The curing of the reaction product on the textile fabric may typically be effected at a temperature of about 100° C. to about 180° C. during a time period of 5 seconds up to about 3 minutes, in analogy to the corresponding curing processes in the clothing industry, whereby the curing speed of the particular reaction product may also be taken into account. The temperature and duration of the curing is conveniently chosen such that the reactive groups of the etherifying residues of the polyalkylene glycol, i.e. the organically bound halogen atoms or the epoxy groups, react with the amine groups of the polyamine, such that a cured material is formed which is no longer soluble in the liquid to be evaporated.

If the textile fabric is a stiffened fleece then the above described curing of the reaction product is preferably carried out simultaneously and in one step together with the above described thermofusion of the frame-forming fibres, optionally with simultaneous mechanical deformation of the fleece with heated positive/negative forming tools. This allows, simultaneously to the adhering together of the fibres by thermofusion and the curing of the reaction product, to also impart the fleece a shape which has an advantageous effect on the flow of the gas stream which is to take up the water to be evaporated. The again cooled down, stiffened fleece retains the shape which has been imposed by the forming tools.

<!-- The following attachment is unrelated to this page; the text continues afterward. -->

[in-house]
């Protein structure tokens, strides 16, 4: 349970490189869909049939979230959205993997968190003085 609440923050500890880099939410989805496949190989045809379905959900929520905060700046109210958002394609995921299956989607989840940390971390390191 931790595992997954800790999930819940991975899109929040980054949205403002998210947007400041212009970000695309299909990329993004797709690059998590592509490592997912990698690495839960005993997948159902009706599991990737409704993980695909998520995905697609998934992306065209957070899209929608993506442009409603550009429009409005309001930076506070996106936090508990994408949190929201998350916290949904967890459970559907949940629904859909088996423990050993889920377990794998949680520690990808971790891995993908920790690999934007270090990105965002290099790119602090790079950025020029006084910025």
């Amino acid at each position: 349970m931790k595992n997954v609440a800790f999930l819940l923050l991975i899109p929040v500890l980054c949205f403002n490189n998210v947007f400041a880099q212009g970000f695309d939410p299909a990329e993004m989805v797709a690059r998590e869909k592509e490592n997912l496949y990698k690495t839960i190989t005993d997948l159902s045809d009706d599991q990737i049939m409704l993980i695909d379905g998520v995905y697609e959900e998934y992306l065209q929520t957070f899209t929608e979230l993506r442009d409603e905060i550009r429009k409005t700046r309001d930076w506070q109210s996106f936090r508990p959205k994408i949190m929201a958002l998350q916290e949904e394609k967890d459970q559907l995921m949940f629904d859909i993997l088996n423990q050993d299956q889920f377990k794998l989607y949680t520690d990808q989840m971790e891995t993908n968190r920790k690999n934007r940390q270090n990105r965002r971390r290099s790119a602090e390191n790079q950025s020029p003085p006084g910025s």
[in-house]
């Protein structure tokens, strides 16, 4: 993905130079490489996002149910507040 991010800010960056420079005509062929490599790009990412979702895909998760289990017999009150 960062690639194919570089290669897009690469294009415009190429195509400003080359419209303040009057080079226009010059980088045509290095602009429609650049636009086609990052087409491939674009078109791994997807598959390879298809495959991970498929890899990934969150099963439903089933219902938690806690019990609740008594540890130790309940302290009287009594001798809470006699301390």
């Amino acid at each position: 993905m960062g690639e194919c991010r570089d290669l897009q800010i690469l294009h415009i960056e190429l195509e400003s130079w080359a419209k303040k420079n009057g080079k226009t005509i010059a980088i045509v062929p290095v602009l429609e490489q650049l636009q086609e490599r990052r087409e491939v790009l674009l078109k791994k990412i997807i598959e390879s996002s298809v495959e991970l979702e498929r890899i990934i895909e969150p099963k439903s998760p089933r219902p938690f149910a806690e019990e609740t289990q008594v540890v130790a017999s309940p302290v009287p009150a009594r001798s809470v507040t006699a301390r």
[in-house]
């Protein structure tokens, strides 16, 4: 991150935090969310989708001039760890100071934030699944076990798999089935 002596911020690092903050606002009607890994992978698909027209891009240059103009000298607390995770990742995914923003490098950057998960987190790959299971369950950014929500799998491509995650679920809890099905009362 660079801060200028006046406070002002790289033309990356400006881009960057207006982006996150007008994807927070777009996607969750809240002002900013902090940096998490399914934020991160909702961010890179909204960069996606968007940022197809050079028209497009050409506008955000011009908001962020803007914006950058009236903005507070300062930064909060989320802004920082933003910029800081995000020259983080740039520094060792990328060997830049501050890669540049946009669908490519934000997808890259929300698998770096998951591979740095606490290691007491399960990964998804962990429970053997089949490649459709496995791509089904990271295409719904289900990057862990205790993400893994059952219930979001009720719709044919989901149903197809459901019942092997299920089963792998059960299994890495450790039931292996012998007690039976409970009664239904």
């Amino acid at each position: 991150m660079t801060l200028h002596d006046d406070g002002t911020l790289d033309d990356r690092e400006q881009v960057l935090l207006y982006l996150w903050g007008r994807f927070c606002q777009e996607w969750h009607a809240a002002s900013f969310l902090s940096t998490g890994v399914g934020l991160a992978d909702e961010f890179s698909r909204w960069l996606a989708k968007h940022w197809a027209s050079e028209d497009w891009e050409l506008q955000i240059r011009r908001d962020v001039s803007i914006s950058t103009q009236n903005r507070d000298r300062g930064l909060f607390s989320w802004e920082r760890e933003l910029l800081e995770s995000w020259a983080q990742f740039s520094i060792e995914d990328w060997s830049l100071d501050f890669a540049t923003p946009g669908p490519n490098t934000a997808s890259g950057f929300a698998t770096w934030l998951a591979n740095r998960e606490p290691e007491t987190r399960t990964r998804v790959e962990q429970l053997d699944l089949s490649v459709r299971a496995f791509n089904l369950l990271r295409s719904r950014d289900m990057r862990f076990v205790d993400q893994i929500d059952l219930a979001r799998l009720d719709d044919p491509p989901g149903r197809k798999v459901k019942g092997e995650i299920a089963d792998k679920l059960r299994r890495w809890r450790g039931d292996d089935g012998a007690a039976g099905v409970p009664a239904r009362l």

If the foregoing process is carried out on a fleece the fibres of which are essentially “core-sheath” fibres then the further advantage results that the reaction product not only cures with crosslinking but is also partially incorporated into the hotmelt adhesive forming the sheath of the fibres by thermosolisation, which further enhances the adhesion of the cured reaction product to the fleece.